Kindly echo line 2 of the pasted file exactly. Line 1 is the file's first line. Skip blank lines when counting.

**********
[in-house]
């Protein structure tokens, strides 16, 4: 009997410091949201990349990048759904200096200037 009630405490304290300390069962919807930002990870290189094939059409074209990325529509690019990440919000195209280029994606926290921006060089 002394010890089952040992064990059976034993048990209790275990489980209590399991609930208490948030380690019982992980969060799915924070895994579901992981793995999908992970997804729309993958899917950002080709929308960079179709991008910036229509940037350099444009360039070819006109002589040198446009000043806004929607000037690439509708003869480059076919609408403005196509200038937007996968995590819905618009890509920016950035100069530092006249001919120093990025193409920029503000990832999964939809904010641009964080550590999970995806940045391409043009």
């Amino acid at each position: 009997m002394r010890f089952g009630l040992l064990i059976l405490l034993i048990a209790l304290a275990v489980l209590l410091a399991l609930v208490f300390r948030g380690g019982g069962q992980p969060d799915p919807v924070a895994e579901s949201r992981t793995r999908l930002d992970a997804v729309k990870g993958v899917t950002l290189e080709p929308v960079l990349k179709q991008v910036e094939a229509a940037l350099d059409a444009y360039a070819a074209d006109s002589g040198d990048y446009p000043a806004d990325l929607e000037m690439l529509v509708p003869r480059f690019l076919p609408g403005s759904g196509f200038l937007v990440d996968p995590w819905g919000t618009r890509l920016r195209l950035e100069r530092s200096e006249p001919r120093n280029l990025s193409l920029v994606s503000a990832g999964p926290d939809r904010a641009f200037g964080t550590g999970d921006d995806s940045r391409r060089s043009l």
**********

């Protein structure tokens, strides 16, 4: 009997410091949201990349990048759904200096200037 009630405490304290300390069962919807930002990870290189094939059409074209990325529509690019990440919000195209280029994606926290921006060089 002394010890089952040992064990059976034993048990209790275990489980209590399991609930208490948030380690019982992980969060799915924070895994579901992981793995999908992970997804729309993958899917950002080709929308960079179709991008910036229509940037350099444009360039070819006109002589040198446009000043806004929607000037690439509708003869480059076919609408403005196509200038937007996968995590819905618009890509920016950035100069530092006249001919120093990025193409920029503000990832999964939809904010641009964080550590999970995806940045391409043009």